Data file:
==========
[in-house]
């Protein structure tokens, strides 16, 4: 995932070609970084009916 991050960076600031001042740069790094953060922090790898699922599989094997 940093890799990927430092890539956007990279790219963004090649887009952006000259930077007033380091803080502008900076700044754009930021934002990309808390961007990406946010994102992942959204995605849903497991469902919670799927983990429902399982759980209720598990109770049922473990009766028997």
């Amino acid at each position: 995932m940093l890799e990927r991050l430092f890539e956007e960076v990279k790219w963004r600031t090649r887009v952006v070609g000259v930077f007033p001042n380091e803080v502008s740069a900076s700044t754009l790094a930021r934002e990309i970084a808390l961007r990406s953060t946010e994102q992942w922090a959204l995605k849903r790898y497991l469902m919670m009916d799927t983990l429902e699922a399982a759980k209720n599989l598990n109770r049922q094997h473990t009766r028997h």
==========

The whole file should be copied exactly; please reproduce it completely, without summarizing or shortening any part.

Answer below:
[in-house]
């Protein structure tokens, strides 16, 4: 995932070609970084009916 991050960076600031001042740069790094953060922090790898699922599989094997 940093890799990927430092890539956007990279790219963004090649887009952006000259930077007033380091803080502008900076700044754009930021934002990309808390961007990406946010994102992942959204995605849903497991469902919670799927983990429902399982759980209720598990109770049922473990009766028997």
């Amino acid at each position: 995932m940093l890799e990927r991050l430092f890539e956007e960076v990279k790219w963004r600031t090649r887009v952006v070609g000259v930077f007033p001042n380091e803080v502008s740069a900076s700044t754009l790094a930021r934002e990309i970084a808390l961007r990406s953060t946010e994102q992942w922090a959204l995605k849903r790898y497991l469902m919670m009916d799927t983990l429902e699922a399982a759980k209720n599989l598990n109770r049922q094997h473990t009766r028997h």